Liz Minette is the next poet in the series "What Light: This Week's Poem," a feature sponsored by Magers and Quinn Booksellers that brings you a poem every week by a Minnesota poet, selected by a panel of writers and publishers.
September 11, 2006
Liz minette
Liz Minette

Liz minette


an idea in

the well-weeded

garden its purple

exclamation points

leave my mouth

ajar the thistle

a hairy stem

w/a white flower

a fairy's petticoat

flapping on

a green wire

red wing

blackbirds have

unbuttoned the

shirts of ripe


i harvest the

green ones &

the thistle

place it in a

jelly jar next

to the sink

green tomatoes

rowed on the shelf

above wait this

change doesn't

please thistle &

it soon departs

slumped shoulders

in a brown paper coat

under green moons

turning blood


How this poem came about: "Thistle" was the result of images and notes on wanting to write a garden poem. I concentrated on harvest time, the image of the last tomatoes ripening on the windowsill as the throwaway of the garden, the weed or thistle sits there too but is dying. I really had a lot of fun with the ending - when the images of that finally came, I had fun putting it together. I really like the last two lines.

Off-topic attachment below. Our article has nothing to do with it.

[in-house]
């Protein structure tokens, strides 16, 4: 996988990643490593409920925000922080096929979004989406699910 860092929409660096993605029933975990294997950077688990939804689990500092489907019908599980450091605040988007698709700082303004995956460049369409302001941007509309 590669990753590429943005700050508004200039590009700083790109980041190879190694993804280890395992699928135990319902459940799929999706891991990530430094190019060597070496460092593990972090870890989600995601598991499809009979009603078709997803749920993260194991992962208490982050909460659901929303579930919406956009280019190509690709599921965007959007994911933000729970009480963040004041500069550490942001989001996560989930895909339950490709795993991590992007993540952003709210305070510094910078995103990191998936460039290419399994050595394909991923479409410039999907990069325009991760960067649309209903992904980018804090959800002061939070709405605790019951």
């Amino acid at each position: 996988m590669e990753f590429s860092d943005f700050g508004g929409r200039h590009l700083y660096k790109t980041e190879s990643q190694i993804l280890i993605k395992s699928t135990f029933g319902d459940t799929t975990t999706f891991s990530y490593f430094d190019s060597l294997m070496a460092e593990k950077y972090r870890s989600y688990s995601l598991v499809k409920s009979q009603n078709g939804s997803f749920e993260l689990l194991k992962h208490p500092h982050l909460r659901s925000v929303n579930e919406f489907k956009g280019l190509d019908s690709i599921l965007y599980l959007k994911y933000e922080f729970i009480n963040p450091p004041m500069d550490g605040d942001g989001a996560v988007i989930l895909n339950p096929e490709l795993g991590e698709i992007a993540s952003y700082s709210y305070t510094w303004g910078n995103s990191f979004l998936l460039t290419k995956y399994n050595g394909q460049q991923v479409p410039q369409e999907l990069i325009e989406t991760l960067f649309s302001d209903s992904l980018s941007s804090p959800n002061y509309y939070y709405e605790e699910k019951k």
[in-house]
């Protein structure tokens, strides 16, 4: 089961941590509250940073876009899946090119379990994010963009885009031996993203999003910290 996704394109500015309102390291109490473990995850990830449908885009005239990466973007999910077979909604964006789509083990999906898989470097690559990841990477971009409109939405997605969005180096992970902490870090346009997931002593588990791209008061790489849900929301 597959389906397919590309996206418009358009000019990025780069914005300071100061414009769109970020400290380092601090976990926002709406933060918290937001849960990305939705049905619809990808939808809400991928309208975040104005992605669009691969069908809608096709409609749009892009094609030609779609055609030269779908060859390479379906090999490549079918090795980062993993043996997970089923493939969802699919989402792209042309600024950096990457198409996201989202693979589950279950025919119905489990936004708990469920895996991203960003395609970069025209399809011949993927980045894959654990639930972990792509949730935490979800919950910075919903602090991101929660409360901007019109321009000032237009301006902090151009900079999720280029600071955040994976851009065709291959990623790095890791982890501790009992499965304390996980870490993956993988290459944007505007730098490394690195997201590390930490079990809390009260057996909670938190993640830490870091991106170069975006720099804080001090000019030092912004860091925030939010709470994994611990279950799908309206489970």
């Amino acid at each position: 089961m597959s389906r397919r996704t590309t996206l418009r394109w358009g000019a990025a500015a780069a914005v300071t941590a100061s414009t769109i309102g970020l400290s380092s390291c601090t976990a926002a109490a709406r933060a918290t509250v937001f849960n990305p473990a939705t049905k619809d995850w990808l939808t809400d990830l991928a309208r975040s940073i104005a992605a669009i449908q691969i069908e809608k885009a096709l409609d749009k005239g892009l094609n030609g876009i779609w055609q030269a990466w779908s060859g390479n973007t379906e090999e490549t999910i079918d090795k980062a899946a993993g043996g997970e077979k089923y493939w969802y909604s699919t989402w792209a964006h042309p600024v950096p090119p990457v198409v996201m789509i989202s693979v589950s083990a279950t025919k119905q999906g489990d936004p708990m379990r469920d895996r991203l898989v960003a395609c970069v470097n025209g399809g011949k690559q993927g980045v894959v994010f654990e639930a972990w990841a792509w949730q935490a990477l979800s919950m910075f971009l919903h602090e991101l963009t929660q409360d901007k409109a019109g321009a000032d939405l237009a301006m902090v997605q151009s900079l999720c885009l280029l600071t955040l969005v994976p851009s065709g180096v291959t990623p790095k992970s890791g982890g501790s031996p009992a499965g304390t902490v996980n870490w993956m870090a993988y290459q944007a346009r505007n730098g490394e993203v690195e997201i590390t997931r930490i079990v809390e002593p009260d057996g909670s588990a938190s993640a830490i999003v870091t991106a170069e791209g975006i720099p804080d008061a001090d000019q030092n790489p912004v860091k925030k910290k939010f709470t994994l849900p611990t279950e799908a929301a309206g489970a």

What I think about poetry: I think poetry is a great medium to express succinctly messages and/or images and that that is also the challenge. I love how images can be shaped through lines and stanzas, hopefully, into saying something meaningful.

What I read: I find I'm reading a lot of non-fiction. Stuff I've read recently: bell hooks' autobiography "Wounds of Passion"; "Messengers of the Wind - Native American Women Tell Their Stories" edited by Jane Katz; and "Her Blue Body Everything We Know" - a collection of Alice Walker's poetry, 1965 - 1990.


I live in Esko, Minnesota, 20 miles outside of Duluth. I have been writing poetry since the early 1990's and published in magazines such as Main Channel Voices, blood & fire review and Earth's Daughters. I work in Duluth at a community access television station.

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